Laura McAdams is an International Programs Coordinator at Islamic Relief USA.
Mohamad was the first person I met with on my recent monitoring and evaluation trip to Tunisia. He is the community leader of a cooperative of small-scale farmers in the southern town of Faouar. Mohamad comes from a long generational line of farmers.
I followed him on a dry dirt path to a field where rows of greenhouses stood.
Through two consecutive years, southern Tunisia has suffered strong storms that destroyed or severely damaged greenhouse structures in the country. Farmers weren’t able to salvage their crops and resume farming activities because they couldn’t find the money they needed to make the necessary repairs.
Islamic Relief USA, in partnership with the Islamic Relief Tunisia office, helped farmers rehabilitate their damaged greenhouses by providing them with metal poles, plastic sheeting, seeds and fertilizers. Under this project, farmers also received technical training and advice from Ministry of Agriculture engineers, which helped to nearly double their yield in early 2015.
Even though it was over 100 degrees during the middle of Ramadan when many of the farmers were fasting, I saw that Mohamad and half a dozen young men were working under the hot sun, preparing their greenhouses for the next growing season this coming fall. They were covering the ground with hot water and with the new plastic sheets to trap heat in the ground and kill pests and their eggs, weeds, parasites, and other harmful microorganisms, all without the use of harsh chemicals or pesticides.
And the farmers who have benefitted from the improvements to their livelihoods are happy with the results. They’re able to better sustain their farms and have been able to grow their businesses from the previous year.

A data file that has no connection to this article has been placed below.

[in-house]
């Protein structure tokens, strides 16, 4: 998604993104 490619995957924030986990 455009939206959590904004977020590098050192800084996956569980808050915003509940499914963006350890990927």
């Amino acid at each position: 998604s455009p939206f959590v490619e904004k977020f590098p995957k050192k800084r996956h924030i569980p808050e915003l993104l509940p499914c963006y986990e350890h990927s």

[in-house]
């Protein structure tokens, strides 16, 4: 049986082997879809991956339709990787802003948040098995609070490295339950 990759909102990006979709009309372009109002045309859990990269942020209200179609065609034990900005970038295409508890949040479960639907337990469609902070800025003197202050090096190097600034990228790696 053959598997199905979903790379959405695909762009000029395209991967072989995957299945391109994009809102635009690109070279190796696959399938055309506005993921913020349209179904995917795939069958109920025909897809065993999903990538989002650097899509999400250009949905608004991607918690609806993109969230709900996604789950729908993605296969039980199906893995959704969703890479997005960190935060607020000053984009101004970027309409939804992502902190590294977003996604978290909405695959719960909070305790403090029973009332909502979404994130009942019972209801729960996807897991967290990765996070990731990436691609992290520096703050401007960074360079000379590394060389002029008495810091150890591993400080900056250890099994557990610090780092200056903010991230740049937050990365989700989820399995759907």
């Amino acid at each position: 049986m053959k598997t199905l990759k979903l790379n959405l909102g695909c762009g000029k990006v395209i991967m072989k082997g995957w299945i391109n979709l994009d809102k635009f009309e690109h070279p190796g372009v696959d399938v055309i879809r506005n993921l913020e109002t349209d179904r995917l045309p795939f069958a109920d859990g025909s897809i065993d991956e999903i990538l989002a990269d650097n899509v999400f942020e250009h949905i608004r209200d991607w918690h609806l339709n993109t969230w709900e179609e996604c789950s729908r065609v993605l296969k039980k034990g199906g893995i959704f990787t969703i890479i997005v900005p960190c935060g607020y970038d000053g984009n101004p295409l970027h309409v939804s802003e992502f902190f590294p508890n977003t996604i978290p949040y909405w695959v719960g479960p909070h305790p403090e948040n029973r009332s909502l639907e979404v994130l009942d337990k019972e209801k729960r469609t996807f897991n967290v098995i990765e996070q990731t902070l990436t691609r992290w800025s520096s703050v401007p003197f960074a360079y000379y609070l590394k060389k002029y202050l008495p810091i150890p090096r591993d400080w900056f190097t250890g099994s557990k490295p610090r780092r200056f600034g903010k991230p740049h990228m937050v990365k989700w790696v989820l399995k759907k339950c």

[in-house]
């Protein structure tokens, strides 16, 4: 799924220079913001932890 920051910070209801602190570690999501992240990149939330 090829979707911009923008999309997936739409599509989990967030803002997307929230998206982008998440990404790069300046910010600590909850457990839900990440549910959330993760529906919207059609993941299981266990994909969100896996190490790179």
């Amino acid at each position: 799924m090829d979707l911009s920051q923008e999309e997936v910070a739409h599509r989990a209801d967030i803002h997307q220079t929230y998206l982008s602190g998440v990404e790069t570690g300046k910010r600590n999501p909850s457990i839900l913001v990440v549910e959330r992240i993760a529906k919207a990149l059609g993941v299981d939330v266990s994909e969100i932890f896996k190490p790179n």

“Many other farmers in the area work on palm-tree fields in the nearby oasis”, explained Mohamad. “But the land doesn’t belong to us and the trees are not producing as much as they used to. This project is more promising because I was able to make enough money last season to double my space by buying two more greenhouses.”
More than 400 people have been helped.
After witnessing its success, the local representative of the Ministry of Agriculture has promised to expand the project by supporting other struggling farmers in other small villages in the area through the distribution of sheeting and provision of technical advice.
“We are very pleased to see how the farmers took the initiative to quickly fix their greenhouses and turn the seeds into fruits and vegetables [melons and cucumbers],” the Kebili Regional Director of Agriculture, Mr. Fayz Mselem said. “I am looking forward to implementing our own intervention in the area.”
Farmers like Mohamed are not the only ones that benefit from increased agricultural production in the southern region of Tunisia. Farmers are properly caring for the land. They are tending to the health of the soil and ensuring the genetic diversity of local produce.
The community enjoyed the harvests of the greenhouses in the spring: fresh green melons and crisp cucumbers were made available to everyone. And the food dollars spent by local customers were able to stay in the region, encouraging the growth of the local economy and sparking the interest of a new generation of farmers.